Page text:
Asking the right questions to assess for soft skills

When inquiring about soft skills, employers should be deliberate in how they ask questions. Yes or no questions are unlikely to yield accurate, valuable insights. For example, if an interviewer asks a candidate “are you an effective team player?” the candidate can reply with a simple “yes”. This is no guarantee that they are a good team player, as they may just be overstating their qualities in order to appease the employer. Accordingly, open-ended questions that encourage candidates to come up with specific examples or recall past experiences provide considerably more insight into essential skills than yes or no questions. Below are a few examples of open-ended questions to assess candidates for these skills.

  • Teamwork: Was there a time when there was an argument in the group? How did you handle it?
  • Communication: Can you tell me about a time when you and one of your co-workers miscommunicated? How did you handle the situation?
  • Adaptability: Tell me about a time you had to learn a completely new method or system for doing your work. How did you react?
  • Initiative: Tell me about a time there was a problem at work. What did you do to fix it?
  • Responsibility: Can you tell me about a time when you fell behind in your workload? What did you do?
  • Integrity: Was there ever a time when you saw a co-worker do something wrong? What did you do?
Meetings, Coffee Shop, People, Cafe, Sitting

3 innovative ways to screen for interpersonal skills

Have the candidate rank their soft skills

Rather than simply asking candidates if they possess a given interpersonal skill, employers should ask candidates to rank their skills from strongest to weakest. This compels candidates to reflect on their soft skills in relative terms and yields more honest insights than a yes or no question. For example, if a position requires creativity, problem solving, and adaptability, a candidate may be very creative and effective at problem solving but inflexible. Having them rank these skills gives the interviewer a realistic look at the candidate’s abilities and highlights areas where they may need additional support or mentorship.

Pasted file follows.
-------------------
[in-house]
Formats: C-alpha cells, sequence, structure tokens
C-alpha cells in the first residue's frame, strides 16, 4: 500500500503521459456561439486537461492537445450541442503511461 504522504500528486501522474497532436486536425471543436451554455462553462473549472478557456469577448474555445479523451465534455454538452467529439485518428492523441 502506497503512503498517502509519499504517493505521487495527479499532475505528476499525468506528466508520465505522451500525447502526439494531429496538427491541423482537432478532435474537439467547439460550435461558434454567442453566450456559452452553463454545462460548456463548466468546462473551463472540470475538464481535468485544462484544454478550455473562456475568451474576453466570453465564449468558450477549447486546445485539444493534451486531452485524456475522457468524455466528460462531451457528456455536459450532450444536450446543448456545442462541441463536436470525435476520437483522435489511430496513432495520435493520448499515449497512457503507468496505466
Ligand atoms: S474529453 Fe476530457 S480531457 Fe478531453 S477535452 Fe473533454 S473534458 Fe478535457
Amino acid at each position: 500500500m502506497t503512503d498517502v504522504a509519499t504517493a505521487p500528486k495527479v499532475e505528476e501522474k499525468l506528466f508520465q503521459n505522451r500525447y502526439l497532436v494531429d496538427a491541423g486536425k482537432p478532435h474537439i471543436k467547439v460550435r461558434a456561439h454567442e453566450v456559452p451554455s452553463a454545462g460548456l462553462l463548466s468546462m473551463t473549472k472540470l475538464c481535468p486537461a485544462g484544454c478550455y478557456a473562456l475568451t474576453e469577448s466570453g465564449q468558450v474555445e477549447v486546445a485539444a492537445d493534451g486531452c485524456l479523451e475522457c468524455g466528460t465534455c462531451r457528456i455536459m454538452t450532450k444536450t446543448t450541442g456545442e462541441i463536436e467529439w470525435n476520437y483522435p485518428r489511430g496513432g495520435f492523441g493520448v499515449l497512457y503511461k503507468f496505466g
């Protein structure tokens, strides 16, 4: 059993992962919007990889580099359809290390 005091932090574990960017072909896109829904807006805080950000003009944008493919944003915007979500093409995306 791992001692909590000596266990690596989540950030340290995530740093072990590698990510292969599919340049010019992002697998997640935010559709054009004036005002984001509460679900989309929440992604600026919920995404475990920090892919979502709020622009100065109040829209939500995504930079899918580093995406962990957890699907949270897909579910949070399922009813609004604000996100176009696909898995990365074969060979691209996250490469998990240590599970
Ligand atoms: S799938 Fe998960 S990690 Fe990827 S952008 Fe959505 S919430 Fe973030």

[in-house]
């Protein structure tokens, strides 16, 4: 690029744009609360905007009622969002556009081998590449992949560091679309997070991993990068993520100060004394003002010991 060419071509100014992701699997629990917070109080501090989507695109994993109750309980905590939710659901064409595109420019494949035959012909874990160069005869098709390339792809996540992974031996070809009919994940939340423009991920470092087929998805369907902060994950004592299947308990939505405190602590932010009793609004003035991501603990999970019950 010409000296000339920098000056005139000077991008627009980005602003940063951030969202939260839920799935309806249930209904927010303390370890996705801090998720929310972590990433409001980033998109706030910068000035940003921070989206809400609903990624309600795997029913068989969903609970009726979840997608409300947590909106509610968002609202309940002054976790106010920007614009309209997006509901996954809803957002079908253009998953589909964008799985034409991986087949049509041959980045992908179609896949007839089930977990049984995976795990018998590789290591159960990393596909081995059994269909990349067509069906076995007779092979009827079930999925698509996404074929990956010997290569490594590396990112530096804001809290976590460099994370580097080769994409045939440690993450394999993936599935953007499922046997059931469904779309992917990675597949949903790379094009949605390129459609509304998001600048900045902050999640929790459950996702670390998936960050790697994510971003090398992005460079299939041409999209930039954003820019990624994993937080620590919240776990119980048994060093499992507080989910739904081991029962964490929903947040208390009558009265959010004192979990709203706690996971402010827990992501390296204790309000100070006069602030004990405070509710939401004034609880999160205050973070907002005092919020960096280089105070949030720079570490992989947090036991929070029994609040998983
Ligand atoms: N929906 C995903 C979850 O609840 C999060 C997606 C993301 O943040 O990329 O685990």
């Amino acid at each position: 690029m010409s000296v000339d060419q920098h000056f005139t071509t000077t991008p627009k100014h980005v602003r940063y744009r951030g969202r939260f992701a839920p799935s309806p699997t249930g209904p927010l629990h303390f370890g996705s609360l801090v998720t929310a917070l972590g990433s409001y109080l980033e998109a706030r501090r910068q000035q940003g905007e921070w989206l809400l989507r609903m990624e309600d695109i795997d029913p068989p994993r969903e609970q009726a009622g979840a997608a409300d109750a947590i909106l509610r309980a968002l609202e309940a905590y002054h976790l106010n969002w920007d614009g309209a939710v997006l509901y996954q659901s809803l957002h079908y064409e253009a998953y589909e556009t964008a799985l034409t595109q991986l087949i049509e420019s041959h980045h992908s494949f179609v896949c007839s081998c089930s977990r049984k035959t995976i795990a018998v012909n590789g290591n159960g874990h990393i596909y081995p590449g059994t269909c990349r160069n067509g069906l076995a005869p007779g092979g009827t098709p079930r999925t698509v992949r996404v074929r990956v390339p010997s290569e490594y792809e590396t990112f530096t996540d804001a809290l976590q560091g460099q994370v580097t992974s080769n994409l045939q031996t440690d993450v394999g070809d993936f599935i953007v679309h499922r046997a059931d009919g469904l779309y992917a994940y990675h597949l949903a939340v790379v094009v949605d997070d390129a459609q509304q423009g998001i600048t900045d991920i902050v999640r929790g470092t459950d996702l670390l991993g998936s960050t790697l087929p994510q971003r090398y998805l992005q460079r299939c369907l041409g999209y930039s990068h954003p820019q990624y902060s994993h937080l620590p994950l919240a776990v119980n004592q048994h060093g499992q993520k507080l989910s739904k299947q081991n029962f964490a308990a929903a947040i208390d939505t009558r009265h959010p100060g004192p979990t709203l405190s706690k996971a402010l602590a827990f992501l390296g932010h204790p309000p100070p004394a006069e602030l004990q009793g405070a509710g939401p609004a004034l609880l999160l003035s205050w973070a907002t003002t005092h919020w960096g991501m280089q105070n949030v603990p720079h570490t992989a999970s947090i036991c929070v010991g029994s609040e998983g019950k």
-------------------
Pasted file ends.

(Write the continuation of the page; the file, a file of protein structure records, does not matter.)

Have a reference rank a candidate’s soft skills

While a candidate’s insights into their own soft skills are valuable, corroborating their input with a reference ensures that the candidate’s statements are accurate. If the reference ranks soft skills that are most relevant to the job as the candidate’s weakest skills, this calls into question the candidate’s viability for the role. Alternatively, if the reference confirms that the employee’s soft skills are a match for the position, this gives the employer some assurance that the hire will be successful. After all, soft skills mismatches account for 89% of cases of bad hires not working out. Implementing this strategy is key for preventing turnover.

AI-based assessments

Scenario-based questions, such as those listed above, can be automated and integrated into the recruitment process through the use of NLP tools such as chatbots. Furthermore, this is especially pertinent in remote onboarding and can provide employers with valuable candidate insights at a high volume.

Final takeaways

Interpersonal skills are essential for success in any role across industries but are notoriously difficult to gauge due to their subjective nature. Candidates can be dishonest about the soft skills that they possess, while an interviewer’s approach to soft skills assessment can potentially perpetuate their own personal biases. Thankfully, there are tools and strategies at recruiters’ disposal that allow them to accurately assess candidates’ soft skills, such as open-ended scenario questions, chatbots, and contacting references. These transferable skills are the key to candidates’ success; soft skills assessment is an essential component of an effective recruitment strategy.